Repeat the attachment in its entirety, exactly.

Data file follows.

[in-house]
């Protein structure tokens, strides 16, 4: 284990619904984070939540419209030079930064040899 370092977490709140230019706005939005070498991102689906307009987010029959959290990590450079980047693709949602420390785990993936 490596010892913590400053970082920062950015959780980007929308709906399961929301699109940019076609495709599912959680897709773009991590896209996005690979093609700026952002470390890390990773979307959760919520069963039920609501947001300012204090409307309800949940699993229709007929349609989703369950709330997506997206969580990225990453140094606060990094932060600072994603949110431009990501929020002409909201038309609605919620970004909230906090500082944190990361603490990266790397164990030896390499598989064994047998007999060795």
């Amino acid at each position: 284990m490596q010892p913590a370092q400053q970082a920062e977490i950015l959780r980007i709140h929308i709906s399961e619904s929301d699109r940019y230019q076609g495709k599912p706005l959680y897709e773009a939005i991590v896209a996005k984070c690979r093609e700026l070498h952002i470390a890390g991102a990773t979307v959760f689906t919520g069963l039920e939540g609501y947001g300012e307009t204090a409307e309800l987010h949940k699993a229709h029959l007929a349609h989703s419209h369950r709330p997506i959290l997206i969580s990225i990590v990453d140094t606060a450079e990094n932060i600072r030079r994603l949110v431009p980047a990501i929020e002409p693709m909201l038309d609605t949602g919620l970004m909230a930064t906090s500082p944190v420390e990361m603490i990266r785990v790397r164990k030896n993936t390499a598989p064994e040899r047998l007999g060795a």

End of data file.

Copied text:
[in-house]
């Protein structure tokens, strides 16, 4: 284990619904984070939540419209030079930064040899 370092977490709140230019706005939005070498991102689906307009987010029959959290990590450079980047693709949602420390785990993936 490596010892913590400053970082920062950015959780980007929308709906399961929301699109940019076609495709599912959680897709773009991590896209996005690979093609700026952002470390890390990773979307959760919520069963039920609501947001300012204090409307309800949940699993229709007929349609989703369950709330997506997206969580990225990453140094606060990094932060600072994603949110431009990501929020002409909201038309609605919620970004909230906090500082944190990361603490990266790397164990030896390499598989064994047998007999060795």
């Amino acid at each position: 284990m490596q010892p913590a370092q400053q970082a920062e977490i950015l959780r980007i709140h929308i709906s399961e619904s929301d699109r940019y230019q076609g495709k599912p706005l959680y897709e773009a939005i991590v896209a996005k984070c690979r093609e700026l070498h952002i470390a890390g991102a990773t979307v959760f689906t919520g069963l039920e939540g609501y947001g300012e307009t204090a409307e309800l987010h949940k699993a229709h029959l007929a349609h989703s419209h369950r709330p997506i959290l997206i969580s990225i990590v990453d140094t606060a450079e990094n932060i600072r030079r994603l949110v431009p980047a990501i929020e002409p693709m909201l038309d609605t949602g919620l970004m909230a930064t906090s500082p944190v420390e990361m603490i990266r785990v790397r164990k030896n993936t390499a598989p064994e040899r047998l007999g060795a």